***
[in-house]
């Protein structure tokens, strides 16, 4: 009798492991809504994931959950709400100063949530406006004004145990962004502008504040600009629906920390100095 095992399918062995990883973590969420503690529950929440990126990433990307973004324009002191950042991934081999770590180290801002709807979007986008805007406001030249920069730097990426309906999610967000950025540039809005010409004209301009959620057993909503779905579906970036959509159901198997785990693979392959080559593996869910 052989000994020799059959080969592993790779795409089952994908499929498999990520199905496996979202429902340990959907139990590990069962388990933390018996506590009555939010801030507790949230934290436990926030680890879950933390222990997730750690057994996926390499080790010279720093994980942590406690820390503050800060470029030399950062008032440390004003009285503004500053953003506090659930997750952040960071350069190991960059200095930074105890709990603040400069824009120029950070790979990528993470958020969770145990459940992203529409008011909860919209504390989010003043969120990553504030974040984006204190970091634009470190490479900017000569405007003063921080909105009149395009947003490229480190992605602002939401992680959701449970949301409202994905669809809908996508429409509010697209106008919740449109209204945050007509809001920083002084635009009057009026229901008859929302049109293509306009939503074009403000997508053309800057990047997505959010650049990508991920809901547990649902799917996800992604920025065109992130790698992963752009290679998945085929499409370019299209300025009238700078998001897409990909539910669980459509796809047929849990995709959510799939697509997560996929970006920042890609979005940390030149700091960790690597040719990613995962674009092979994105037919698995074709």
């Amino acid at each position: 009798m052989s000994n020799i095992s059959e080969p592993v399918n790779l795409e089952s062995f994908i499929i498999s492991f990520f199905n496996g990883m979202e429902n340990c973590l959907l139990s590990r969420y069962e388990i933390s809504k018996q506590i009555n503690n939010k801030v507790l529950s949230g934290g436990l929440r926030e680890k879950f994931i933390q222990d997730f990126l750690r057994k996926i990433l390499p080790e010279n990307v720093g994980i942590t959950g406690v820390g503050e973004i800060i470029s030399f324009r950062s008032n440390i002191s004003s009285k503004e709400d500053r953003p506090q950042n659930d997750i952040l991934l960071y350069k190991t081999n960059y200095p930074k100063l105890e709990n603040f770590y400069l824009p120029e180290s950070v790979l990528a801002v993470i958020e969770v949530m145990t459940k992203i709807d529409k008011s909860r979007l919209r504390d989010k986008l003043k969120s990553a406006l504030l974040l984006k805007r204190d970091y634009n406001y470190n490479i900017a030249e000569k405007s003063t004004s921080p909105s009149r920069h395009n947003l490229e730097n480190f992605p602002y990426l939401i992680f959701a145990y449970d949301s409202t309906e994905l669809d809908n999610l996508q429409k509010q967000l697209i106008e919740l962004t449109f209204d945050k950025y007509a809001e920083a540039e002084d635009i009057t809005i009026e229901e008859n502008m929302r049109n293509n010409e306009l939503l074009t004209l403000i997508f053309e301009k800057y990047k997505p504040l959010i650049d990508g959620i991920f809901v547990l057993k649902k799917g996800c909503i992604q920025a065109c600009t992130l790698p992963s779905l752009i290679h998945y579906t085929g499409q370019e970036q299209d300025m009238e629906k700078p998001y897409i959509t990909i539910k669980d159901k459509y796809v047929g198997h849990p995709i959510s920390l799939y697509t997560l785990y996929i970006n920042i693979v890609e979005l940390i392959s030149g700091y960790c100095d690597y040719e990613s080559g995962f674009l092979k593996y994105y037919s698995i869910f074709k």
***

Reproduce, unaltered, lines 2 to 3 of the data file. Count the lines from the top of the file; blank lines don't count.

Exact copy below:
């Protein structure tokens, strides 16, 4: 009798492991809504994931959950709400100063949530406006004004145990962004502008504040600009629906920390100095 095992399918062995990883973590969420503690529950929440990126990433990307973004324009002191950042991934081999770590180290801002709807979007986008805007406001030249920069730097990426309906999610967000950025540039809005010409004209301009959620057993909503779905579906970036959509159901198997785990693979392959080559593996869910 052989000994020799059959080969592993790779795409089952994908499929498999990520199905496996979202429902340990959907139990590990069962388990933390018996506590009555939010801030507790949230934290436990926030680890879950933390222990997730750690057994996926390499080790010279720093994980942590406690820390503050800060470029030399950062008032440390004003009285503004500053953003506090659930997750952040960071350069190991960059200095930074105890709990603040400069824009120029950070790979990528993470958020969770145990459940992203529409008011909860919209504390989010003043969120990553504030974040984006204190970091634009470190490479900017000569405007003063921080909105009149395009947003490229480190992605602002939401992680959701449970949301409202994905669809809908996508429409509010697209106008919740449109209204945050007509809001920083002084635009009057009026229901008859929302049109293509306009939503074009403000997508053309800057990047997505959010650049990508991920809901547990649902799917996800992604920025065109992130790698992963752009290679998945085929499409370019299209300025009238700078998001897409990909539910669980459509796809047929849990995709959510799939697509997560996929970006920042890609979005940390030149700091960790690597040719990613995962674009092979994105037919698995074709």
């Amino acid at each position: 009798m052989s000994n020799i095992s059959e080969p592993v399918n790779l795409e089952s062995f994908i499929i498999s492991f990520f199905n496996g990883m979202e429902n340990c973590l959907l139990s590990r969420y069962e388990i933390s809504k018996q506590i009555n503690n939010k801030v507790l529950s949230g934290g436990l929440r926030e680890k879950f994931i933390q222990d997730f990126l750690r057994k996926i990433l390499p080790e010279n990307v720093g994980i942590t959950g406690v820390g503050e973004i800060i470029s030399f324009r950062s008032n440390i002191s004003s009285k503004e709400d500053r953003p506090q950042n659930d997750i952040l991934l960071y350069k190991t081999n960059y200095p930074k100063l105890e709990n603040f770590y400069l824009p120029e180290s950070v790979l990528a801002v993470i958020e969770v949530m145990t459940k992203i709807d529409k008011s909860r979007l919209r504390d989010k986008l003043k969120s990553a406006l504030l974040l984006k805007r204190d970091y634009n406001y470190n490479i900017a030249e000569k405007s003063t004004s921080p909105s009149r920069h395009n947003l490229e730097n480190f992605p602002y990426l939401i992680f959701a145990y449970d949301s409202t309906e994905l669809d809908n999610l996508q429409k509010q967000l697209i106008e919740l962004t449109f209204d945050k950025y007509a809001e920083a540039e002084d635009i009057t809005i009026e229901e008859n502008m929302r049109n293509n010409e306009l939503l074009t004209l403000i997508f053309e301009k800057y990047k997505p504040l959010i650049d990508g959620i991920f809901v547990l057993k649902k799917g996800c909503i992604q920025a065109c600009t992130l790698p992963s779905l752009i290679h998945y579906t085929g499409q370019e970036q299209d300025m009238e629906k700078p998001y897409i959509t990909i539910k669980d159901k459509y796809v047929g198997h849990p995709i959510s920390l799939y697509t997560l785990y996929i970006n920042i693979v890609e979005l940390i392959s030149g700091y960790c100095d690597y040719e990613s080559g995962f674009l092979k593996y994105y037919s698995i869910f074709k």